USCG short-range air-sea rescue helicopter in the Arctic
As shipping activity increases in the Arctic, Norway has pledged EUR855,000 (USD962,000) to research how to conduct international collaborative mass rescue operations in the northern seas.
The three-year Marec – Interorganisational Coordination of Mass Rescue – project will employ 14 researchers from six different countries.
This international effort is in a bid to overcome the limited resources and infrastructure in the polar region, or High North, including communication and other vessels or helicopters that could provide support in case of marine accidents. The initiative will look into the requirements and logistics of governments and agencies sharing resources and create a detailed plan for cross-border co-operation in rescue operations.
Odd Jarl Borch, from Nord University and the project lead, told Safety at Sea that mass rescue operations in the High North were even more complex and dangerous because of the extreme weather conditions and ice. While most countries are strengthening their capacities and have the IMO’s Polar Code guidelines as a resource, Borch stressed that it was “difficult to have sufficient preparedness for all events”.
“The most challenging scenario is where you have a situation demanding combined operations of paramedics, firefighters, police, and oil spill recovery operators where you might have a number of people hurt from fire, explosions, and falling into the water,” said Borch. “You will need both a large amount of specialised resources, several institutions involved, and probably support from other countries.”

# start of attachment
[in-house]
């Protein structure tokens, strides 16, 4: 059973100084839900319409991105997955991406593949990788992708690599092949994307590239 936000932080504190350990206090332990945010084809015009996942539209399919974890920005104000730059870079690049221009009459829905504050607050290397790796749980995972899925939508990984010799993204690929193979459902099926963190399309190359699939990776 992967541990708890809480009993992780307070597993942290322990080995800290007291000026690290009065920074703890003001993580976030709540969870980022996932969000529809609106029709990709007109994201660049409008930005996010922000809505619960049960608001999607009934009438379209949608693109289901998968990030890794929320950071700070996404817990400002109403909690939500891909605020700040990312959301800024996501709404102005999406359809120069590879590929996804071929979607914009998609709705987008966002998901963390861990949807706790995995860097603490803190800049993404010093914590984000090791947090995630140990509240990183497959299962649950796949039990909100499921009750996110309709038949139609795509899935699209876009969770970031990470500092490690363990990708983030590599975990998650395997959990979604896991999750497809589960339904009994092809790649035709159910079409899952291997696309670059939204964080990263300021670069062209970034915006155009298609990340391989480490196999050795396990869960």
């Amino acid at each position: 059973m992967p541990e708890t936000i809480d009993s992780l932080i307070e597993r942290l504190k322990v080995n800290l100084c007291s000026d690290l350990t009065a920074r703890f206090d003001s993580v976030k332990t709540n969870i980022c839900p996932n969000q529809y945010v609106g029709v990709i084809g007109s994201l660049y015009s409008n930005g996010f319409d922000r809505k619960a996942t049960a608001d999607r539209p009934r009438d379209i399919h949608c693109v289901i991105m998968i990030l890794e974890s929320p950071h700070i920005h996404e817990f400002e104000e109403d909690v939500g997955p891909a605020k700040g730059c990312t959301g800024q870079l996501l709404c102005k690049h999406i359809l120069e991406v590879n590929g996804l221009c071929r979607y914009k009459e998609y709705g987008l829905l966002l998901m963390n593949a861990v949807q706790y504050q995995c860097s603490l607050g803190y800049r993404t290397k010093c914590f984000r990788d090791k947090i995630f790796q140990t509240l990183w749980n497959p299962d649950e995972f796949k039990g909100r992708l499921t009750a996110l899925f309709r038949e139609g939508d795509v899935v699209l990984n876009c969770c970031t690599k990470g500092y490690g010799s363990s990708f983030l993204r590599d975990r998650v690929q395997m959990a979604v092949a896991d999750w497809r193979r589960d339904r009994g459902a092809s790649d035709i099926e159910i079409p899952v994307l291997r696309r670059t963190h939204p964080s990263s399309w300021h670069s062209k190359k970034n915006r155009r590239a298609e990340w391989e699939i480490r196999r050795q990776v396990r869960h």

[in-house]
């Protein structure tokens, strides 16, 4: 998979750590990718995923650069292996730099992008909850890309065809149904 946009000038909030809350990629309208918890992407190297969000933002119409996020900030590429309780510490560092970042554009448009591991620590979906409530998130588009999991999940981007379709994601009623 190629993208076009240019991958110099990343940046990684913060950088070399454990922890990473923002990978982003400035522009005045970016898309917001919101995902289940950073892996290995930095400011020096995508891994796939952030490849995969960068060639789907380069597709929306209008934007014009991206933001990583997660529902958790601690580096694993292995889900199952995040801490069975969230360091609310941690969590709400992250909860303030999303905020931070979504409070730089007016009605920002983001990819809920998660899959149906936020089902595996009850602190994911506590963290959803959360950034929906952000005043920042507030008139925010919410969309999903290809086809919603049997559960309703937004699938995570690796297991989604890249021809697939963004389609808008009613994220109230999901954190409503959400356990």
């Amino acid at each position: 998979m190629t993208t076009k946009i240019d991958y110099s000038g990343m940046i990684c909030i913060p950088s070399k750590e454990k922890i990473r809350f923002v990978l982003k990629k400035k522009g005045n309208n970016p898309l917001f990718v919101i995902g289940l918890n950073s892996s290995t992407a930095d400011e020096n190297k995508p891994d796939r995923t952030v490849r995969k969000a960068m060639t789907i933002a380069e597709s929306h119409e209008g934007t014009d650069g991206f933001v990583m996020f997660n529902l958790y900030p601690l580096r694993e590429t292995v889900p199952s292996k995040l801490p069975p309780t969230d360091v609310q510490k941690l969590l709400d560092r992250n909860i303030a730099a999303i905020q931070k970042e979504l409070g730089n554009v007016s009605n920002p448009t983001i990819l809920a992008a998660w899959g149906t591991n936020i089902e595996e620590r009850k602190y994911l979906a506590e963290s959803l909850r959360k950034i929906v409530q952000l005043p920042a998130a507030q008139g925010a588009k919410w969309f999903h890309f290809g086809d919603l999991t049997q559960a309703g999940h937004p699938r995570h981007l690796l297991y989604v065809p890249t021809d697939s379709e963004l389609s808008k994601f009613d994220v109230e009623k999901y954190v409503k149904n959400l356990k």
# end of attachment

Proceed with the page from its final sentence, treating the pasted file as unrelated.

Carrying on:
The project will explore difficulties that might arise when dealing with cross-border management, from varying terminology between different international organisations to training standards, laws and regulations, and the technology in use.
At a practical level, Borch said the researchers would look into situational awareness, with data collection and sharing of information, the organisation of several ships, helicopters, and other aircraft from different countries on scene, and procedures for crossing borders with planes, vessels, and people.
The project will focus on three main areas. The first will explore the capabilities of the shipowner’s organisation, the vessel crew, and the vessel officer’s competence. Training courses and schemes for the whole search and rescue operation, from raising the alarm and evacuation to survival at sea will be provided, following up the Polar Code demands and the IAMSAR (International Aeronautical and Maritime Search And Rescue) manual for search and rescue operations.
Borch stressed that an important focus would be on the interplay between the vessel and government emergency agencies. “This is an area where we see that cruise captains have had challenges in the past, for example, Costa Concordia,” he explained.
The second area will focus on the management capabilities of officers on Samaritan vessels and the role they will play as on-scene co-ordinators for rescue missions.
Finally, the researchers will work with government and industry preparedness organisations. They will attempt to improve current practices through education, training, and exercises, making use of a tailor-made emergency management laboratory being built with Kongsberg Digital.
This will include an advanced maritime simulator, a helicopter simulator, and equipment for emergency response equipment to create large-scale accidents in Arctic waters as realistically as possible. Borch said Nord University would link up with other universities’ simulators to make it possible to simulate different situations and train together across borders within the same scenarios.
The project begins in 2018 and will involve UNIS at Svalbard, the University of Tromsø – Norway’s Arctic university – and the Norwegian Police Academy, and universities from Greenland, Canada, Iceland, Sweden, and Russia.